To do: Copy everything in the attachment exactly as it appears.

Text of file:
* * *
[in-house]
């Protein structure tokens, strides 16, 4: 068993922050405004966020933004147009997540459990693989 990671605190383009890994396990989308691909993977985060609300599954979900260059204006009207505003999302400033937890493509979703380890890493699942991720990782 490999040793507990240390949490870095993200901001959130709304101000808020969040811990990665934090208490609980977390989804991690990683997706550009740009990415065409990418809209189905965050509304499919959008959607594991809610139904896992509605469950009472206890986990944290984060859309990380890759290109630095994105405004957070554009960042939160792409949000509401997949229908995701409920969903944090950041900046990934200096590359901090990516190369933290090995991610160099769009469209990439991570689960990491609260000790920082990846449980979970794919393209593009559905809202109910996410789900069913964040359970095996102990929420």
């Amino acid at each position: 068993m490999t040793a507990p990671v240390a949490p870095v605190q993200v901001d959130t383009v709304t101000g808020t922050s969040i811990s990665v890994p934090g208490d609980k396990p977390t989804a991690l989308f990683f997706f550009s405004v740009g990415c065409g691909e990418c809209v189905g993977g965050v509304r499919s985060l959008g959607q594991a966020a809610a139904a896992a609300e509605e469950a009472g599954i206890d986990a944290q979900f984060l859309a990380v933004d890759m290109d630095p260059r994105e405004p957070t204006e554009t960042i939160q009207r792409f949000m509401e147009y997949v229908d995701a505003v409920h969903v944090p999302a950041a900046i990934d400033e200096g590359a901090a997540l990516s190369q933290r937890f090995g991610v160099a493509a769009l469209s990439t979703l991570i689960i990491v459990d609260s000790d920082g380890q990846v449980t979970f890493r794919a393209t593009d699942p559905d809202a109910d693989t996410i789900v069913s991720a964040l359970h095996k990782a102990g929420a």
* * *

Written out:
[in-house]
């Protein structure tokens, strides 16, 4: 068993922050405004966020933004147009997540459990693989 990671605190383009890994396990989308691909993977985060609300599954979900260059204006009207505003999302400033937890493509979703380890890493699942991720990782 490999040793507990240390949490870095993200901001959130709304101000808020969040811990990665934090208490609980977390989804991690990683997706550009740009990415065409990418809209189905965050509304499919959008959607594991809610139904896992509605469950009472206890986990944290984060859309990380890759290109630095994105405004957070554009960042939160792409949000509401997949229908995701409920969903944090950041900046990934200096590359901090990516190369933290090995991610160099769009469209990439991570689960990491609260000790920082990846449980979970794919393209593009559905809202109910996410789900069913964040359970095996102990929420």
């Amino acid at each position: 068993m490999t040793a507990p990671v240390a949490p870095v605190q993200v901001d959130t383009v709304t101000g808020t922050s969040i811990s990665v890994p934090g208490d609980k396990p977390t989804a991690l989308f990683f997706f550009s405004v740009g990415c065409g691909e990418c809209v189905g993977g965050v509304r499919s985060l959008g959607q594991a966020a809610a139904a896992a609300e509605e469950a009472g599954i206890d986990a944290q979900f984060l859309a990380v933004d890759m290109d630095p260059r994105e405004p957070t204006e554009t960042i939160q009207r792409f949000m509401e147009y997949v229908d995701a505003v409920h969903v944090p999302a950041a900046i990934d400033e200096g590359a901090a997540l990516s190369q933290r937890f090995g991610v160099a493509a769009l469209s990439t979703l991570i689960i990491v459990d609260s000790d920082g380890q990846v449980t979970f890493r794919a393209t593009d699942p559905d809202a109910d693989t996410i789900v069913s991720a964040l359970h095996k990782a102990g929420a």